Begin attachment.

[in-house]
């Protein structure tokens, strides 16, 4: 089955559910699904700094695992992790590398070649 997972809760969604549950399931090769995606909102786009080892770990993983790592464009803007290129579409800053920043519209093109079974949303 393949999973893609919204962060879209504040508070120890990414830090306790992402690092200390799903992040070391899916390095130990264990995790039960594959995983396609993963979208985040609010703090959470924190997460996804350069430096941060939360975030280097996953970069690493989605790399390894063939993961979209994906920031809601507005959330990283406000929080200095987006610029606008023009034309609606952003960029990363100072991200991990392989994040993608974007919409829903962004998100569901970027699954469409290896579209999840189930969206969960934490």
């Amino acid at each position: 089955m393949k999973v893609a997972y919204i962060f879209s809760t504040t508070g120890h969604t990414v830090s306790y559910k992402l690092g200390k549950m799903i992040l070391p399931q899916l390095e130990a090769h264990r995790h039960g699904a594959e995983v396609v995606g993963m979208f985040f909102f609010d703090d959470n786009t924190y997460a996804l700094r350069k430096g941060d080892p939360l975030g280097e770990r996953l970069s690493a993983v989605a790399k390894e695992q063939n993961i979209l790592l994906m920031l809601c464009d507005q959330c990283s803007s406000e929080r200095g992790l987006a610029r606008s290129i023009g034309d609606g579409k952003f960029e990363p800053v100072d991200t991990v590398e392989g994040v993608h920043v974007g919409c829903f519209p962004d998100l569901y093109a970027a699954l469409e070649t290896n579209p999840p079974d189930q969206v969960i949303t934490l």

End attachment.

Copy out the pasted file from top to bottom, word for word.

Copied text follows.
[in-house]
């Protein structure tokens, strides 16, 4: 089955559910699904700094695992992790590398070649 997972809760969604549950399931090769995606909102786009080892770990993983790592464009803007290129579409800053920043519209093109079974949303 393949999973893609919204962060879209504040508070120890990414830090306790992402690092200390799903992040070391899916390095130990264990995790039960594959995983396609993963979208985040609010703090959470924190997460996804350069430096941060939360975030280097996953970069690493989605790399390894063939993961979209994906920031809601507005959330990283406000929080200095987006610029606008023009034309609606952003960029990363100072991200991990392989994040993608974007919409829903962004998100569901970027699954469409290896579209999840189930969206969960934490």
């Amino acid at each position: 089955m393949k999973v893609a997972y919204i962060f879209s809760t504040t508070g120890h969604t990414v830090s306790y559910k992402l690092g200390k549950m799903i992040l070391p399931q899916l390095e130990a090769h264990r995790h039960g699904a594959e995983v396609v995606g993963m979208f985040f909102f609010d703090d959470n786009t924190y997460a996804l700094r350069k430096g941060d080892p939360l975030g280097e770990r996953l970069s690493a993983v989605a790399k390894e695992q063939n993961i979209l790592l994906m920031l809601c464009d507005q959330c990283s803007s406000e929080r200095g992790l987006a610029r606008s290129i023009g034309d609606g579409k952003f960029e990363p800053v100072d991200t991990v590398e392989g994040v993608h920043v974007g919409c829903f519209p962004d998100l569901y093109a970027a699954l469409e070649t290896n579209p999840p079974d189930q969206v969960i949303t934490l």